What stories does a travelling library tell? Why “travelling library,” anyway? The name goes back to Vilém Flusser’s lifelong partner Edith, who gave the name to her husband’s book collection. Like its owner, it travelled the world. Like its owner, it strays (or spreads) into many disciplines. Like its owner, it is original, sprawling, and fragmentary, occasionally inclined to the obscure. Flusser’s travelling library comprised 1,368 items. He clearly read more than that. So the set of instruments he left behind is not a literary bequest in the classical sense. Pieces of his travelling library are scattered all over the world; the records of losses and posthumous new acquisitions – the volumes his friends added after his death – are too inexact.
The books are articulate in two senses: Not only do they contain the intended information, but the material itself shows us more: comments, dog-ears, underlinings, small handwritten notes, a shopping list used as a bookmark. The multilinguality testifies to Flusser’s existence without firm ground.
In his mental perambulations, Flusser often makes expeditions into unexpected terrain. The travelling library also functions as a map of these expeditions. We can discover Flusser’s major journeys, his detours and “beaten tracks,” but also – and above all – his fellow travellers. Of the 1,368 items, 256 contain dedications. Thus Flusser’s own coordinates also emerge clearly within this literary cartography. The constants in Flusser’s collection are his companions, his friends – not the Western canon. In his paper on Flusser’s library, Dirk-Michael Hennrich presents a letter from Flusser to Miguel Reale as an attempt at an explanation: “I don’t believe there is anything more important in life than friendship, and the ancients considered it the greatest, greater than wisdom. (The word indicates this.)” (Letter to Miguel Reale, October 1, 1971, quoted in: Hennrich, “Ein luso-brasilianischer Gang durch die ‘Reisebibliothek’ von Vilém Flusser,” in: Flusser Studies, no. 11, 2011, p. 3; translated from the German).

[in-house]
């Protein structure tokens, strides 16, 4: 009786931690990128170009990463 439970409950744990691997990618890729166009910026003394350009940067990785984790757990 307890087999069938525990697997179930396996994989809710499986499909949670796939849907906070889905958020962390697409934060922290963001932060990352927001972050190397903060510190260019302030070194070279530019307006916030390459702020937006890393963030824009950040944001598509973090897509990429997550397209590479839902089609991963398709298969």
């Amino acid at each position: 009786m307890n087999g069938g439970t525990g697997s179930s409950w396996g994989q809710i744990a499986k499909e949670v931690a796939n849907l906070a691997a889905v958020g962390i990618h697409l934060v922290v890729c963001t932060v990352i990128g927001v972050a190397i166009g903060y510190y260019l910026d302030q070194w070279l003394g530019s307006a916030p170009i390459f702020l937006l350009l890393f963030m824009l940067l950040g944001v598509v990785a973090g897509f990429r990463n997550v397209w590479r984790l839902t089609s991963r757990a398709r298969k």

In the Vilém Flusser Archive in Berlin, Flusser’s books are on shelves facing his essays and letters. Only rarely did Flusser cite the items in his library or mention them in bibliographies. In the archive, his (mostly) undocumented texts now face one of the matrices of his thinking, his library. Input and output enter into dialogue. It is up to us to make this dialogue visible.
Original article by Karin Deckner